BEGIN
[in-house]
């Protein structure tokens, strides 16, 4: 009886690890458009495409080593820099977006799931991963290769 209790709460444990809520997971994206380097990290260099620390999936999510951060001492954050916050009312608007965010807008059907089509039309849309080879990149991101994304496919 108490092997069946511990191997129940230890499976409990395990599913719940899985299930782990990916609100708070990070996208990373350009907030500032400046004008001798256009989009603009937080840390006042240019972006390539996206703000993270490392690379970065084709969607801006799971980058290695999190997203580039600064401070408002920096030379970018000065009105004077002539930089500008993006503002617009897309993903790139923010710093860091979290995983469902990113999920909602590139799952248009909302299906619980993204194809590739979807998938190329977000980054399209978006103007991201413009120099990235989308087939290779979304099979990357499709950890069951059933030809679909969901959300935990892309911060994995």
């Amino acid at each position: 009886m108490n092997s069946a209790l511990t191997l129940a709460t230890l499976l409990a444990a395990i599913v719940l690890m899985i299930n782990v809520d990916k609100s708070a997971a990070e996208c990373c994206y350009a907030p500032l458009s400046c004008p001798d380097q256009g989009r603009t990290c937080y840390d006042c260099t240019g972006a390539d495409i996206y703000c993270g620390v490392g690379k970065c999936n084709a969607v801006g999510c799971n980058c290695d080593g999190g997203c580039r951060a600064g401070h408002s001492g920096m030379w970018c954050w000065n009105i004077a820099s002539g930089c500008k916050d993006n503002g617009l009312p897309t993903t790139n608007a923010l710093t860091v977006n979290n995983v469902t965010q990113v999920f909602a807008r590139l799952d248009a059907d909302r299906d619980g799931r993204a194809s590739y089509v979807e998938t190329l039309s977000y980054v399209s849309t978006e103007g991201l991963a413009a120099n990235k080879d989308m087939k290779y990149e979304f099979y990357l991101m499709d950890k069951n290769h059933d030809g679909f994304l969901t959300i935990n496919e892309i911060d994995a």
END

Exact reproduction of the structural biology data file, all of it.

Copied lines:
[in-house]
């Protein structure tokens, strides 16, 4: 009886690890458009495409080593820099977006799931991963290769 209790709460444990809520997971994206380097990290260099620390999936999510951060001492954050916050009312608007965010807008059907089509039309849309080879990149991101994304496919 108490092997069946511990191997129940230890499976409990395990599913719940899985299930782990990916609100708070990070996208990373350009907030500032400046004008001798256009989009603009937080840390006042240019972006390539996206703000993270490392690379970065084709969607801006799971980058290695999190997203580039600064401070408002920096030379970018000065009105004077002539930089500008993006503002617009897309993903790139923010710093860091979290995983469902990113999920909602590139799952248009909302299906619980993204194809590739979807998938190329977000980054399209978006103007991201413009120099990235989308087939290779979304099979990357499709950890069951059933030809679909969901959300935990892309911060994995």
């Amino acid at each position: 009886m108490n092997s069946a209790l511990t191997l129940a709460t230890l499976l409990a444990a395990i599913v719940l690890m899985i299930n782990v809520d990916k609100s708070a997971a990070e996208c990373c994206y350009a907030p500032l458009s400046c004008p001798d380097q256009g989009r603009t990290c937080y840390d006042c260099t240019g972006a390539d495409i996206y703000c993270g620390v490392g690379k970065c999936n084709a969607v801006g999510c799971n980058c290695d080593g999190g997203c580039r951060a600064g401070h408002s001492g920096m030379w970018c954050w000065n009105i004077a820099s002539g930089c500008k916050d993006n503002g617009l009312p897309t993903t790139n608007a923010l710093t860091v977006n979290n995983v469902t965010q990113v999920f909602a807008r590139l799952d248009a059907d909302r299906d619980g799931r993204a194809s590739y089509v979807e998938t190329l039309s977000y980054v399209s849309t978006e103007g991201l991963a413009a120099n990235k080879d989308m087939k290779y990149e979304f099979y990357l991101m499709d950890k069951n290769h059933d030809g679909f994304l969901t959300i935990n496919e892309i911060d994995a």